In the context of estate planning, you might sometimes hear about “living trusts,” also called revocable trusts or inter vivos trusts. Living trusts are useful tools for anyone trying to plan for their future under certain circumstances, as they can allow you to fully marshal all assets of your estate prior to your death in lieu of having a last will and testament. Living trusts can create some security for you and your loved ones, since you direct how the trust will be managed and distributed according to your wishes even when you are not there to take care of your family anymore.
A living trust is, like all trusts, a kind of arrangement where some or all the money or property you own is transferred to the trust and can be managed by someone else you have entrusted to do so. This person, called a trustee, is legally responsible for managing your money and property, and caring for it in accordance with your wishes. Normally, trusts are established to care for money or property on behalf of people who cannot do it themselves, such as trust funds established for minor children, or those established by a will to manage the money or property of the deceased.
In the case of a living trust, however, you can designate yourself as the trustee to continue managing the money or property on your own, without needing to appoint a trustee to handle it for you. And indeed, so long as the trust remains revocable (which is to say, so long as you are able to terminate or modify the trust whenever you want), you can freely take money or property out of the trust, or put more assets into the trust, without limit. But if that is the case, then why not just keep that money or property titled in your name?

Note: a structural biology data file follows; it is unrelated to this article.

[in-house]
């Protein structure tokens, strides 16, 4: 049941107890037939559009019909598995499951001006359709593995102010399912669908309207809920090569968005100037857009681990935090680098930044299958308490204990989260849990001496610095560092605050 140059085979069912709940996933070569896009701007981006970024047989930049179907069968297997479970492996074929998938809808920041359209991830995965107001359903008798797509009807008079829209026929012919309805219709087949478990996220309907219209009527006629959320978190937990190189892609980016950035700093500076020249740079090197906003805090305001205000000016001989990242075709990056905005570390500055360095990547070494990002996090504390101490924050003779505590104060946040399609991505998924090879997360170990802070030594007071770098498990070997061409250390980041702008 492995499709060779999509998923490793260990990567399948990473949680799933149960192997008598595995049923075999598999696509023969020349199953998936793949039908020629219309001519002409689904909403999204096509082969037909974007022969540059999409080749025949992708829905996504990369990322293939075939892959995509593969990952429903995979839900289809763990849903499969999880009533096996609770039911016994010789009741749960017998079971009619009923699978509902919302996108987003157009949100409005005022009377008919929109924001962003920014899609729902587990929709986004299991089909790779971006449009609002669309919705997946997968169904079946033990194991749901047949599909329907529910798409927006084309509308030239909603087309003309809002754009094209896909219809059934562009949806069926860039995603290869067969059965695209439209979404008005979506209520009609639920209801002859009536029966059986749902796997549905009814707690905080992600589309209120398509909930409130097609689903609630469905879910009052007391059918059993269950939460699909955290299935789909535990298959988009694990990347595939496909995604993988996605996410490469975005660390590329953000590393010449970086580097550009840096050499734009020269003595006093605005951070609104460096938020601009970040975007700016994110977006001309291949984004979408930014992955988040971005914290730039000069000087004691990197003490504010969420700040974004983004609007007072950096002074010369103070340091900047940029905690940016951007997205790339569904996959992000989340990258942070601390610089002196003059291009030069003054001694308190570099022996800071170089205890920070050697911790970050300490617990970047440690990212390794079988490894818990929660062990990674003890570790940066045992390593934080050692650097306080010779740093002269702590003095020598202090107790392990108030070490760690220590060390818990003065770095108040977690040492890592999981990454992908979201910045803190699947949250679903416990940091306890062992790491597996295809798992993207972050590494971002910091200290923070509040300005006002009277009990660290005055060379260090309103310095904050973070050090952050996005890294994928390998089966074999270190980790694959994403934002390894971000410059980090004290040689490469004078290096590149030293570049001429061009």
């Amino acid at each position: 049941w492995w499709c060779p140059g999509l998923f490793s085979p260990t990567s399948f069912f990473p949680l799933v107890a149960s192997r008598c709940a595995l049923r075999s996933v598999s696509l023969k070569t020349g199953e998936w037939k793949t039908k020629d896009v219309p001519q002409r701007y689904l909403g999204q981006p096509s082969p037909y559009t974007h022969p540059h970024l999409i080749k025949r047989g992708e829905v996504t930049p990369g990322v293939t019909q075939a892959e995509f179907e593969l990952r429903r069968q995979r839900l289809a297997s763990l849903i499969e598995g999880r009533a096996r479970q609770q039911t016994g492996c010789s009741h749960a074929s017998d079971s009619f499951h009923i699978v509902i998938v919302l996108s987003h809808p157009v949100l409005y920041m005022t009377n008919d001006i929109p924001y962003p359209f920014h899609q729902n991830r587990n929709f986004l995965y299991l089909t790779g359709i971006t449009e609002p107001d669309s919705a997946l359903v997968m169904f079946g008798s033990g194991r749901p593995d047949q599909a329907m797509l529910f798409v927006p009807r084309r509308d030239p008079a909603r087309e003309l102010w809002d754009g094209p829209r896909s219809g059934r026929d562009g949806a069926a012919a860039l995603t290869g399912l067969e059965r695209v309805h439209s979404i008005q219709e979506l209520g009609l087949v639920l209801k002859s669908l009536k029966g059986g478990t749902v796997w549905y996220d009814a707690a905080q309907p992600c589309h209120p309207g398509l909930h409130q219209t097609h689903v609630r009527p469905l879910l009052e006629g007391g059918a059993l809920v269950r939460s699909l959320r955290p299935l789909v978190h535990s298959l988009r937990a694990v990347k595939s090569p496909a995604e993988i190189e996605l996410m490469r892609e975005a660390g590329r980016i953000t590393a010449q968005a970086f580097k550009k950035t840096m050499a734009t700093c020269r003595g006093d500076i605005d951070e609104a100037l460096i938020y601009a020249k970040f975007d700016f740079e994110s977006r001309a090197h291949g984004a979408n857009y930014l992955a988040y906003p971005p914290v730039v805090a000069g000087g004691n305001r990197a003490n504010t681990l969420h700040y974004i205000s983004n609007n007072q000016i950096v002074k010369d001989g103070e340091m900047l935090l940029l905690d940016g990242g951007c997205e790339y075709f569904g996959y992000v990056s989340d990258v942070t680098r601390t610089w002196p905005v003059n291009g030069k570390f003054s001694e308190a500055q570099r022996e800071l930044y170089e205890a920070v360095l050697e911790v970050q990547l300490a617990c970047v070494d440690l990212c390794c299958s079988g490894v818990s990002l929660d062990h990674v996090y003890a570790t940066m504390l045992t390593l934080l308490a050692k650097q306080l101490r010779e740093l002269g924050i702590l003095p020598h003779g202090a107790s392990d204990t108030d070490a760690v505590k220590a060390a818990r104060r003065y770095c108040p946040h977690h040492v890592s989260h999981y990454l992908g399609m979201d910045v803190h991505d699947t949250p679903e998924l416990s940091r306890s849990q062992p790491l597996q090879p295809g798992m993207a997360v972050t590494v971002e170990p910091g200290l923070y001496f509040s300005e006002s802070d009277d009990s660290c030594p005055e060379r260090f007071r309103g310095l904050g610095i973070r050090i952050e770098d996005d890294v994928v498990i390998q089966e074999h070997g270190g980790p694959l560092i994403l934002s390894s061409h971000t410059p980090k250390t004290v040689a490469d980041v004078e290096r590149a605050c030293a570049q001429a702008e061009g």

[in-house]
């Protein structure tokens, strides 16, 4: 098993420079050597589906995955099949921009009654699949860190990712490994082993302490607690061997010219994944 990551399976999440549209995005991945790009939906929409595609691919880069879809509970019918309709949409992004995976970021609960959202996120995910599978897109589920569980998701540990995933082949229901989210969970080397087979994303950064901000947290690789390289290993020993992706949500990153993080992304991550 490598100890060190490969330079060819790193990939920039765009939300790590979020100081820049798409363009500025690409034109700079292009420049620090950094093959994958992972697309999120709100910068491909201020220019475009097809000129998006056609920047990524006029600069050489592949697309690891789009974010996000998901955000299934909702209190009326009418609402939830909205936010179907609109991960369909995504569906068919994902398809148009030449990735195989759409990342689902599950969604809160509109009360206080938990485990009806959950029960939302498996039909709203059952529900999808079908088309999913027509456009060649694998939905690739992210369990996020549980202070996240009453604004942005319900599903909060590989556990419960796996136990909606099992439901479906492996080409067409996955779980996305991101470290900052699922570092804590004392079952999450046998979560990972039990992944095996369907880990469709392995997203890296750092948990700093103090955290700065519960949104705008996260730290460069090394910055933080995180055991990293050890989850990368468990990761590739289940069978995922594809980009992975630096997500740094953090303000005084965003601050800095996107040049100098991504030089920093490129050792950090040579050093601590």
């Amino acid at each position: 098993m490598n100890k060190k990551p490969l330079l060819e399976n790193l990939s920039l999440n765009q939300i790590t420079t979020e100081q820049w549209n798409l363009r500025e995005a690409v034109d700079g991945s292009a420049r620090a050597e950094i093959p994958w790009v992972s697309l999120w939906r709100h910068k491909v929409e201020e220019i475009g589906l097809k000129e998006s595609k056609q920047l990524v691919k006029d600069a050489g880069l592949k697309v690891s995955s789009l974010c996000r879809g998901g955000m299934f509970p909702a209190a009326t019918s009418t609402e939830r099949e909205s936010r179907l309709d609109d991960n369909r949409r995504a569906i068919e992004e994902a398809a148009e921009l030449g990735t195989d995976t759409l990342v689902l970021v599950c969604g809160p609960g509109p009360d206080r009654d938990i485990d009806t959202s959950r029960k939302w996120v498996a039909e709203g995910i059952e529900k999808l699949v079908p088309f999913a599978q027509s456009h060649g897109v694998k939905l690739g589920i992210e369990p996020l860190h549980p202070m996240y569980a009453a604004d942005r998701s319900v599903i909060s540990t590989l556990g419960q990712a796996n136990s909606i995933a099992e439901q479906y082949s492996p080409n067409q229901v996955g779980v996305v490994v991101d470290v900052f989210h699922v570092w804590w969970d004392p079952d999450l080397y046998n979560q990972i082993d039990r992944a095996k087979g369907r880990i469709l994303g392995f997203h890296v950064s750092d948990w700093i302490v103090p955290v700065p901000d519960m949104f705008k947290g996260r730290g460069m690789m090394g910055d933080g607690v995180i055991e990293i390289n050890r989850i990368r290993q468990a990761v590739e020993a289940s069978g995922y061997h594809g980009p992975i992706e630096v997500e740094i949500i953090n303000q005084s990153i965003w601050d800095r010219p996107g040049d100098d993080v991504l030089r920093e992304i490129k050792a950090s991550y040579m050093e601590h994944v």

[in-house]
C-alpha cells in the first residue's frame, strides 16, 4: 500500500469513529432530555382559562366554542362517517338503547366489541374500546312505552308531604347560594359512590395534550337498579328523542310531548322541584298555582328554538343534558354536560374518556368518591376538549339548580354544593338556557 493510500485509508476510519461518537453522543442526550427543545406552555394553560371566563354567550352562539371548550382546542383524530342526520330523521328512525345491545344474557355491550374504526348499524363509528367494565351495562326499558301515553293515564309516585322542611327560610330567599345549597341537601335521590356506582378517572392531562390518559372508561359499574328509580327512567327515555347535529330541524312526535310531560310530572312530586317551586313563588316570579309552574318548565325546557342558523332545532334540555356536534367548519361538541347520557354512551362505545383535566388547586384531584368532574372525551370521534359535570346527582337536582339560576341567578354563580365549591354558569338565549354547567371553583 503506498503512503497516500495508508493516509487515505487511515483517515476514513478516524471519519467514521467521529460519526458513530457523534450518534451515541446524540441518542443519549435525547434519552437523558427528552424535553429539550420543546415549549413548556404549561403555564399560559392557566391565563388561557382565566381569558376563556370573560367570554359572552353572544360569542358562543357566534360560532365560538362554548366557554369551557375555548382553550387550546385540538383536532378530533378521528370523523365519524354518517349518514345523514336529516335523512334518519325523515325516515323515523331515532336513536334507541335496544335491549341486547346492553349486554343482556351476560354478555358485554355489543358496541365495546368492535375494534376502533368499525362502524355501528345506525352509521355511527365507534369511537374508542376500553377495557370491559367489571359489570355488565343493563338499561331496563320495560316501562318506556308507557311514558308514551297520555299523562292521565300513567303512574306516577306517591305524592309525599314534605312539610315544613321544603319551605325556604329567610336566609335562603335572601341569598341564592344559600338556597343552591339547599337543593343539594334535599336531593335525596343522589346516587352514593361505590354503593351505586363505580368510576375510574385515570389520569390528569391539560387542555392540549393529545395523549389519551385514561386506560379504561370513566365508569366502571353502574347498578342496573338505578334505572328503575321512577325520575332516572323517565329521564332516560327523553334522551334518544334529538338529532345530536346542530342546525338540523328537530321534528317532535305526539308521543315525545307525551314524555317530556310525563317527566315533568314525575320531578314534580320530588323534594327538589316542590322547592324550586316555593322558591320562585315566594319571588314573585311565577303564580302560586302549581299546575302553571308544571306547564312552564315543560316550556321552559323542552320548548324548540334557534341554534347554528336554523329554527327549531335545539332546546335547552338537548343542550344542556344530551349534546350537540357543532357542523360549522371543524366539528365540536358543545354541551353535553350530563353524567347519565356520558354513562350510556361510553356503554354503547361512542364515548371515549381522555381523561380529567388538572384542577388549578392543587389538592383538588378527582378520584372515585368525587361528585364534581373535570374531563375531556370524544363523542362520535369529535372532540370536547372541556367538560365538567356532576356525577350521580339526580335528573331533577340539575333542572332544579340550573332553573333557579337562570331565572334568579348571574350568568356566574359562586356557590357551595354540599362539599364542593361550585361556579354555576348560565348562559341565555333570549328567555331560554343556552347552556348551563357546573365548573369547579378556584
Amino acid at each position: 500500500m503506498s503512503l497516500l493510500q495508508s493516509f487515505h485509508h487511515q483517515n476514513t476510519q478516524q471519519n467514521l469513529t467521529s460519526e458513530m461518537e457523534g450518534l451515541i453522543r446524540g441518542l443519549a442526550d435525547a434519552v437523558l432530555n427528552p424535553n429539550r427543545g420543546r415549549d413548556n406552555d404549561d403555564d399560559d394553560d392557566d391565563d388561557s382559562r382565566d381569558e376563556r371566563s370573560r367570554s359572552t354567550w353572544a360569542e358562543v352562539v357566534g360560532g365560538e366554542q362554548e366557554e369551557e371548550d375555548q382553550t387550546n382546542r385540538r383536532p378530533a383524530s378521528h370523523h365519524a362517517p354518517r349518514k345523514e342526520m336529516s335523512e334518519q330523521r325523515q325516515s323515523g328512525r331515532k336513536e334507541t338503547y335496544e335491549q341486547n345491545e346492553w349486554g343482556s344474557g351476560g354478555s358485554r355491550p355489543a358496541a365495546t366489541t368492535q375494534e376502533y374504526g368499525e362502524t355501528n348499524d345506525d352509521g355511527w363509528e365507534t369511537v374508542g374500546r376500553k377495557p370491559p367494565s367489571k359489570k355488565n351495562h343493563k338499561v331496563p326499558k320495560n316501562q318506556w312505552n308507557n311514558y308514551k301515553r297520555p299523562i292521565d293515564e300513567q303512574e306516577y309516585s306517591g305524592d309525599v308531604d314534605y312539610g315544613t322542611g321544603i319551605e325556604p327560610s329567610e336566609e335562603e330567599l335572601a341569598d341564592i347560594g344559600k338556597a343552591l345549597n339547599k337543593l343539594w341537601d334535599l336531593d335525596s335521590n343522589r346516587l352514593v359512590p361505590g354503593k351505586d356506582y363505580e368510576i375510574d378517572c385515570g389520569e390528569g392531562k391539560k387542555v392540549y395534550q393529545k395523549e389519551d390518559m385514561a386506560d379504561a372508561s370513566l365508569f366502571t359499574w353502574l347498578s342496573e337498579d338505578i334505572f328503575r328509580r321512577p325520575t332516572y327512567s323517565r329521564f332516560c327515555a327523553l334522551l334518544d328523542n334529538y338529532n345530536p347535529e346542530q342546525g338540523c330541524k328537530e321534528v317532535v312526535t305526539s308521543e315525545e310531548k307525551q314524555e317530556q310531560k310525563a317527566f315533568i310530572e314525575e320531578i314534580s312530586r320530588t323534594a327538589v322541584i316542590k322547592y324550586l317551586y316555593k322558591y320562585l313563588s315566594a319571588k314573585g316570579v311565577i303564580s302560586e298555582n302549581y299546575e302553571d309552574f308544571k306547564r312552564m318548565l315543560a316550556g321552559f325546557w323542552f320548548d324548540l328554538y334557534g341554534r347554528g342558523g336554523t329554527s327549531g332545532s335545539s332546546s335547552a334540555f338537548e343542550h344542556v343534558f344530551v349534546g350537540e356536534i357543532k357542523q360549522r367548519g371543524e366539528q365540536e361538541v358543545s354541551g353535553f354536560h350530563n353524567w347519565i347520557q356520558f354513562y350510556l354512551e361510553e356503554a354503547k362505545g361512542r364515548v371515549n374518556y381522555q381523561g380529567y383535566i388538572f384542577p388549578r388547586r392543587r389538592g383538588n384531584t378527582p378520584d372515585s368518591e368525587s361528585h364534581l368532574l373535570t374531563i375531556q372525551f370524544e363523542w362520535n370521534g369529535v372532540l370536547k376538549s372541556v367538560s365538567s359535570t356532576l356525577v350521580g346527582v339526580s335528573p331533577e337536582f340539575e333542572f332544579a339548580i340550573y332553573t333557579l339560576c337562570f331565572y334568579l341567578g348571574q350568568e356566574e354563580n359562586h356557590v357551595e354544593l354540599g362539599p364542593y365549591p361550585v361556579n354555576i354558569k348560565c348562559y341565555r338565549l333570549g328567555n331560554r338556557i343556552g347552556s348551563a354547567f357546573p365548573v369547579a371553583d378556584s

The primary benefit of a living trust arises when you pass away or become incapacitated and are no longer able to manage your own affairs. Any money or property you have in a living trust will continue to be managed by your trustee (or substitute trustee if you have named yourself as the initial trustee), and the trustee maintains the same legal duty they had to protect your interests that they had when you were alive and competent. Having a living trust can help avoid the time and expense of a guardianship proceeding if you later become incapacitated. Additionally, the property in your trust will be considered non-probate property, meaning it will bypass the probate process and can be distributed directly to your beneficiaries without having to first probate a Will.
However, to get the most benefit out of a living trust, you will need to do the work to re-title all of your assets into the name of your trust while you are still alive and competent. This also means you personally would no longer be the title owner of important assets such as your house, your vehicle, your bank accounts and/or any of your other financial assets. Instead, the true owner of these assets would be your living trust.
If you want to discuss whether a living trust is right for your needs, you should call experienced estate attorneys like those at Hunziker, Jones & Sweeney. The attorneys at Hunziker, Jones & Sweeney, P.A., will help you put together an estate plan that is right for you. Just send us an email at email@example.com (or use our contact us form), and we will reply as quickly as possible. You can also reach us by phone at (973) 256-0456.